At the same time, we are easing spending restrictions in several areas. Specifically, we lifted a hiring freeze and are actively adding to our commercial team and other critical roles. We are focused on our future, on innovation, clinical science, and education, strengthening our commercial infrastructure to ensure that we are well-positioned on all our future catalysts, such as the CONVERGE approval and aMAZE progress as we enter 2021 and 2022.

The strong performance in the second quarter is a testament to the resiliency of our team at AtriCure. Our amazing group has risen to face these challenging times with an unwavering commitment to support our healthcare partners and to put patients first. I would like to highlight our clinical education team as one example of this dedication. Over the past year, our clinical education team has developed a peer-to-peer education platform that is second to none. In response to COVID-19 pandemic, our team quickly developed and validated a process to adapt this platform to support our customers virtually. As institutions across the country changed their policies and protocols, physicians also had to adjust to these changes.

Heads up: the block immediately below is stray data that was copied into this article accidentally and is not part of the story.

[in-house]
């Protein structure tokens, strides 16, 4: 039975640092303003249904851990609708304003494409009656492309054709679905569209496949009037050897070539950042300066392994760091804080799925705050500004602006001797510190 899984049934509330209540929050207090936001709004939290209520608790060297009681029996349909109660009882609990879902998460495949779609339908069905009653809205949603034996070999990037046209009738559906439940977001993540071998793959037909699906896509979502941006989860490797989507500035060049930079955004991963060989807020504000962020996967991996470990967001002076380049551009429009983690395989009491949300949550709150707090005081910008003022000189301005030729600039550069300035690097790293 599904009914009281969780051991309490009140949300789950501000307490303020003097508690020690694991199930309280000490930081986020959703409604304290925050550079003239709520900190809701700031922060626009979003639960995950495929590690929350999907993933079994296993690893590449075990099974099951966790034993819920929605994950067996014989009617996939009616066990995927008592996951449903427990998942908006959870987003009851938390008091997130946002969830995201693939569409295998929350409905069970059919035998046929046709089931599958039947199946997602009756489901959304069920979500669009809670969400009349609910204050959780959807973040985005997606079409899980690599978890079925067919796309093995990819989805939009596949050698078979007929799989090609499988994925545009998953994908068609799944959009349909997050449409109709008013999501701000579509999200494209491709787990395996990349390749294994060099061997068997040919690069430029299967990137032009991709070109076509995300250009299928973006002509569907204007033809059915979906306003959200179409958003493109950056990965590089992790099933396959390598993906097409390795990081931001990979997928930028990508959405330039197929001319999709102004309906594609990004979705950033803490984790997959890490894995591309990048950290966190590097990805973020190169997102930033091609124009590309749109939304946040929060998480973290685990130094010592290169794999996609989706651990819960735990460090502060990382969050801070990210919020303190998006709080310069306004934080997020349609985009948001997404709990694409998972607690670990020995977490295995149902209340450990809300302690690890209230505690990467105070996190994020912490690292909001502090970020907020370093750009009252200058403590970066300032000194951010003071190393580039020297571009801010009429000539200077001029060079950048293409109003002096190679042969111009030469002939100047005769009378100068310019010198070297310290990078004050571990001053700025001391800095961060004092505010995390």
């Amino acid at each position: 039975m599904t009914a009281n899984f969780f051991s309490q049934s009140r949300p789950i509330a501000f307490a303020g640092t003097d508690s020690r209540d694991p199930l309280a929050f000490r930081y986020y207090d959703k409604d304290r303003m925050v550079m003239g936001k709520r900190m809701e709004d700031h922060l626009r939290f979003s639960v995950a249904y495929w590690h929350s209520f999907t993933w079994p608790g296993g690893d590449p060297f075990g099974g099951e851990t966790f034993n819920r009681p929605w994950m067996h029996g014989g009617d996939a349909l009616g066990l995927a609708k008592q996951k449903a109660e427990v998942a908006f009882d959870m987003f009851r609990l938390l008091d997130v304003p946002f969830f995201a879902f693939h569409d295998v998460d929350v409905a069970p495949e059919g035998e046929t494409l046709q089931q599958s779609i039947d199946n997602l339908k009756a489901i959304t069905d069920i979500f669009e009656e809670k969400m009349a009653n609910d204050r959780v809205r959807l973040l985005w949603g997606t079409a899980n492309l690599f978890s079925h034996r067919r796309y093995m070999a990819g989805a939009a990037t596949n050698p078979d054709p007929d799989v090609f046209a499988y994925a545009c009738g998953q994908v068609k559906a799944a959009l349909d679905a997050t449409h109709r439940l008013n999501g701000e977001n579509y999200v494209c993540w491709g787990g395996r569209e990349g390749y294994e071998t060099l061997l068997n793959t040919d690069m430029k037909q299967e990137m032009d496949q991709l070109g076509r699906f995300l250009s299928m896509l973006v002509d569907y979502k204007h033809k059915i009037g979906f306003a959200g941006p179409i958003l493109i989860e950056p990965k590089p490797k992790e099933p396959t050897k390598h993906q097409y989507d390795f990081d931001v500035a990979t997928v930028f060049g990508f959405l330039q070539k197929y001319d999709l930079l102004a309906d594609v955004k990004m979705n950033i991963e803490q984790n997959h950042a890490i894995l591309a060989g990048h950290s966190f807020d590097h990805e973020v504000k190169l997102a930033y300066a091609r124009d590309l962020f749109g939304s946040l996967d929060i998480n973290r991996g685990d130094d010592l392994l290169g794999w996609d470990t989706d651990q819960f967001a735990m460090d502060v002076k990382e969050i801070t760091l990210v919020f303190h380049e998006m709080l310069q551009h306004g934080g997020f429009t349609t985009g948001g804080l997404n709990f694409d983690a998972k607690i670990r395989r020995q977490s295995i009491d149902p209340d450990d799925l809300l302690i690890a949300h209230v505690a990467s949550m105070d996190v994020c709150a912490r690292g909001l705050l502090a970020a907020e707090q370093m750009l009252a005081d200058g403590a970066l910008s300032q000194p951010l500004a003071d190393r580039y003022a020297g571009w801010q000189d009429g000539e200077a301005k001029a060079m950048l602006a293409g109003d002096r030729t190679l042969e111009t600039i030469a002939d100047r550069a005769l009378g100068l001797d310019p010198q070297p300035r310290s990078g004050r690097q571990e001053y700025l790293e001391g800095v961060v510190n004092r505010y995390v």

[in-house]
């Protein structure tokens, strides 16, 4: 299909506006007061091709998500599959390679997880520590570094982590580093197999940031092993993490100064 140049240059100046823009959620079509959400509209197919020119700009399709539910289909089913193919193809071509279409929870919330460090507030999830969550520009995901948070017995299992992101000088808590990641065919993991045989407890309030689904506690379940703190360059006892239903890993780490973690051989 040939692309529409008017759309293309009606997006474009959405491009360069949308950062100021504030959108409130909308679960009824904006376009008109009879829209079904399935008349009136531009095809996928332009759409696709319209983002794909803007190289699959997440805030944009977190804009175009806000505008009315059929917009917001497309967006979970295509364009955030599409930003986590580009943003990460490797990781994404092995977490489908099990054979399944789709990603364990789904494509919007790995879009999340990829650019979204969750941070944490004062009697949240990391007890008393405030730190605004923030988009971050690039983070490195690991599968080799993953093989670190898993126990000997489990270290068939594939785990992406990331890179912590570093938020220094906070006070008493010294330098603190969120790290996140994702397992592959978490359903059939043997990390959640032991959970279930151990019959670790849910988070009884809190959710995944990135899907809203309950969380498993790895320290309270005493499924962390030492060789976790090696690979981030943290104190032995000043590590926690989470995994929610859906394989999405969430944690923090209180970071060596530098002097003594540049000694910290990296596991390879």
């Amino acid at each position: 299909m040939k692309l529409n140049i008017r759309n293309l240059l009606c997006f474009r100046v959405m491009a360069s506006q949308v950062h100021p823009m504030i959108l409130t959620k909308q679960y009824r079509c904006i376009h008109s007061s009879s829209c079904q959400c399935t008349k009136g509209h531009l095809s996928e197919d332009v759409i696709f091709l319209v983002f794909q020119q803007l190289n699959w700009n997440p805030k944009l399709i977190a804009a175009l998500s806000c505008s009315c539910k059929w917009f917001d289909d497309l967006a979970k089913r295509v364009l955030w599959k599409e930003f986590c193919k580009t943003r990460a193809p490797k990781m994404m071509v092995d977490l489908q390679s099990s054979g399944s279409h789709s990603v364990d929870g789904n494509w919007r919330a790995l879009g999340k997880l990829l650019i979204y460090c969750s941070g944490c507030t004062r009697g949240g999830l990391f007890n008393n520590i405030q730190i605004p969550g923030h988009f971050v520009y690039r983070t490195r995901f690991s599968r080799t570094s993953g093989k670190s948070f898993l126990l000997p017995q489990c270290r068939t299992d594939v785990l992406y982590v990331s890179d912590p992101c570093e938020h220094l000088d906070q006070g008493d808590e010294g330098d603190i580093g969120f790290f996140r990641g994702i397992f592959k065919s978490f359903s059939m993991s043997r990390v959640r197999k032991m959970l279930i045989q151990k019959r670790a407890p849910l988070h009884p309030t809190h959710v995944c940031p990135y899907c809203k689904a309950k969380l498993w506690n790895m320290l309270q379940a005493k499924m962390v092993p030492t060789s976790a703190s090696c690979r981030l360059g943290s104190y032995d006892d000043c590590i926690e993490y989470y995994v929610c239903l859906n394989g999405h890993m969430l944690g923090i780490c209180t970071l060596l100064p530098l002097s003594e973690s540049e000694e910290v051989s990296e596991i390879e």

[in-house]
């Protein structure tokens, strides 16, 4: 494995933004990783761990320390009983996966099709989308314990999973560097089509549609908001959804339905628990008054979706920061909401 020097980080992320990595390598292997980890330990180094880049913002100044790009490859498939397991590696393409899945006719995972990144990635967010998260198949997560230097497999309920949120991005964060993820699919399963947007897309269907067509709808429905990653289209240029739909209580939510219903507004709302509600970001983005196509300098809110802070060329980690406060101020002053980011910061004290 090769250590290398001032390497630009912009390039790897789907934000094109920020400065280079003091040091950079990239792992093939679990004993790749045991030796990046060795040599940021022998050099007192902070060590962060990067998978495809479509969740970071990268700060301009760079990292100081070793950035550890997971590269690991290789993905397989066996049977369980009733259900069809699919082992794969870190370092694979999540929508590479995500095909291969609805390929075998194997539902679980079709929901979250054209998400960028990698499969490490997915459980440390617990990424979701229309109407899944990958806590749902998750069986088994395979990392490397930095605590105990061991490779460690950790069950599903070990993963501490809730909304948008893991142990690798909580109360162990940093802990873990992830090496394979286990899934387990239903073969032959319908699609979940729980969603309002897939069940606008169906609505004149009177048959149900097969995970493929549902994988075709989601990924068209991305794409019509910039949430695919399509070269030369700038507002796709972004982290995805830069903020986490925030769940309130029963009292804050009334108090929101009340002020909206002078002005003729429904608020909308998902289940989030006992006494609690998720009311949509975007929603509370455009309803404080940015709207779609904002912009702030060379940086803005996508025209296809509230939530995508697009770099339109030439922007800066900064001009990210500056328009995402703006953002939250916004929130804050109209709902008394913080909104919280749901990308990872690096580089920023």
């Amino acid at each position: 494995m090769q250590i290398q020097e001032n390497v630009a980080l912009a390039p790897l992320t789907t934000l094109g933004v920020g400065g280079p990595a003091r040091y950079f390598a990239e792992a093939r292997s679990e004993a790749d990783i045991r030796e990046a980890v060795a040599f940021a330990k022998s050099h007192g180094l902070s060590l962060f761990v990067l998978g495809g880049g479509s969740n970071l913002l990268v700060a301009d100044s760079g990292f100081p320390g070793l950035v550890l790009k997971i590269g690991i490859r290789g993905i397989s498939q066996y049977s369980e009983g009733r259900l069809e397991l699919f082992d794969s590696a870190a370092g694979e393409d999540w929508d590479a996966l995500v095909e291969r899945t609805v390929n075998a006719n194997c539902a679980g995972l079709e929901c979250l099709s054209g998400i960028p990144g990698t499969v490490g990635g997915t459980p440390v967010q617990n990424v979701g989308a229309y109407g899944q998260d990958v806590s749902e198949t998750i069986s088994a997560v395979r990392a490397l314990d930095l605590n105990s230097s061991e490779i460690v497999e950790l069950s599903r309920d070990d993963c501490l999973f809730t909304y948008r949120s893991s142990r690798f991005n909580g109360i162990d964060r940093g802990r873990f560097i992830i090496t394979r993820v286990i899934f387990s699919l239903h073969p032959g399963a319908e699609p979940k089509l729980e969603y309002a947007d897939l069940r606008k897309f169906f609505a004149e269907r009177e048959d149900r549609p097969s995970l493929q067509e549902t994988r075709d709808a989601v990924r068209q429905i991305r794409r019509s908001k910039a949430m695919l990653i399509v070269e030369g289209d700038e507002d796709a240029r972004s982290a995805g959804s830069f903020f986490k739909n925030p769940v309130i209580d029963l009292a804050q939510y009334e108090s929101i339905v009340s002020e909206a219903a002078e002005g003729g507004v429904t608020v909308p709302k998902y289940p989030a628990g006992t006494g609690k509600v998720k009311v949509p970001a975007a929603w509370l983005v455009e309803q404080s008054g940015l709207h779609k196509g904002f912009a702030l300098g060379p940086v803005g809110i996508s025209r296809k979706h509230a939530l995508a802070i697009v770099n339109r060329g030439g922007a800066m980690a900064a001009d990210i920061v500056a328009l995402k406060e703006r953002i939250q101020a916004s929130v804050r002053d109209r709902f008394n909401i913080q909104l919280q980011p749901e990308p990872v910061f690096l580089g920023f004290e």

Our team at AtriCure was helpful and prepared with this virtual platform and reached out proactively. Our customers could not stop thanking us for stepping up and showing that we care. This virtual platform for education became our outlet to continue to partner with clinicians, as we could no longer call on our customers in person.

We've been able to work with the medical community seamlessly, literally transitioning from in-persons to remote engagement with our customers and building even stronger relationships as our team has been rising to the occasion. While managing through the pandemic, we were successful in achieving several milestones during the quarter and made significant progress on our strategic initiatives.